Second, you and your client define the parameters, the timing, whether or not there is a written report and if collaterals or the children are interviewed. Unless there is a compelling need that is endorsed by both parties, the child or children who are the subject of the dispute are not included in the BCE. While information obtained from the child or children is always included in a court-ordered evaluation, and can be helpful and important, BCEs make every effort to shield the child or children in question from the stress and loyalty issues often generated by a formal custody evaluation.

By having a BCE, conducted by an evaluator with experience in court-ordered evaluations, the parties can learn the process, and likely outcome, of a litigated approach to the contested custody issues without having to go to court or leave the mediation process behind. In many cases, the knowledge derived from the BCE can help break the existing impasse and increase the likelihood of finding a mediated solution to the relevant issues. In this way, the parties can avoid the considerable time commitment, cost, stress and exposure involved in pursuing a court action. If nothing else, perhaps the parties can gain a perspective on their situation that had not previously occurred to them.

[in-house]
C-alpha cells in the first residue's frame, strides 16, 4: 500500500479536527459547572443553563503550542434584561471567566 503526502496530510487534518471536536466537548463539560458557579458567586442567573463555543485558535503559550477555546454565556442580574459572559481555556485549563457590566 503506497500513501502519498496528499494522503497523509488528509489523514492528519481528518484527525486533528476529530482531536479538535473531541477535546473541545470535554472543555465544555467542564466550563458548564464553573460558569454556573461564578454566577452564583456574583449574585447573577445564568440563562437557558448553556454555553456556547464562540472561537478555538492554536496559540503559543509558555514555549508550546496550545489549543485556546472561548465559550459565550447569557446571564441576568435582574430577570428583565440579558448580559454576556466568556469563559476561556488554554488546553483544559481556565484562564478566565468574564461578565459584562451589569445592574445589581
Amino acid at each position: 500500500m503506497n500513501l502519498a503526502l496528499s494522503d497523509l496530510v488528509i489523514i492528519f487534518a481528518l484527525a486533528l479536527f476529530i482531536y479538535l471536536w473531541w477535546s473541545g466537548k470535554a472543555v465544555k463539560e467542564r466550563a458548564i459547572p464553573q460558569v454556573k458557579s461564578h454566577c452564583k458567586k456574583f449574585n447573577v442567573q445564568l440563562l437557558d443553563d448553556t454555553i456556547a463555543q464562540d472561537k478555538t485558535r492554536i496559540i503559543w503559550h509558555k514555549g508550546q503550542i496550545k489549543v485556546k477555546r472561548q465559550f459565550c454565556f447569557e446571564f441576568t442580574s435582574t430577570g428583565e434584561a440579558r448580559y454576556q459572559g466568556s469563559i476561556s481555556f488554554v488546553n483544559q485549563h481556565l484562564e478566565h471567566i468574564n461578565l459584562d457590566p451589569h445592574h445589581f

Even if the mediator has a sense what the root causes of contested issues might be, in order not to develop and dual relationship and to maintain neutrality, the mediator can not deliver such insights or information. Besides, most mediators in family law are not child development specialists informed of the current research in child development and divorce-related issues. In choosing an evaluator, the parties must be confident that great value is placed on conducting evaluations which are fair and impartial toward each party, respect the value of both parent-child relationships, and maintain a consistent focus on the best interests of the child or children that are the subject of the evaluation.

Added value to the BCE, and congruent with one of the fundamental values of mediation, is that to the extent possible, the parties should be self-determining. For instance, if one of the recommendations is for one or both parents to have therapy or parenting classes, if the parties can grasp the wisdom of those recommendations they can maintain face and pride by voluntarily entering into treatment, without having to be ordered, and not risking tainting the treatment or the mediation. The attorney has strengthened the case by having more manageable as well as more presentable clients. If the case were to litigate, the evaluative process would have to start over, though there could be an opportunity to mediate after the BCE and before court.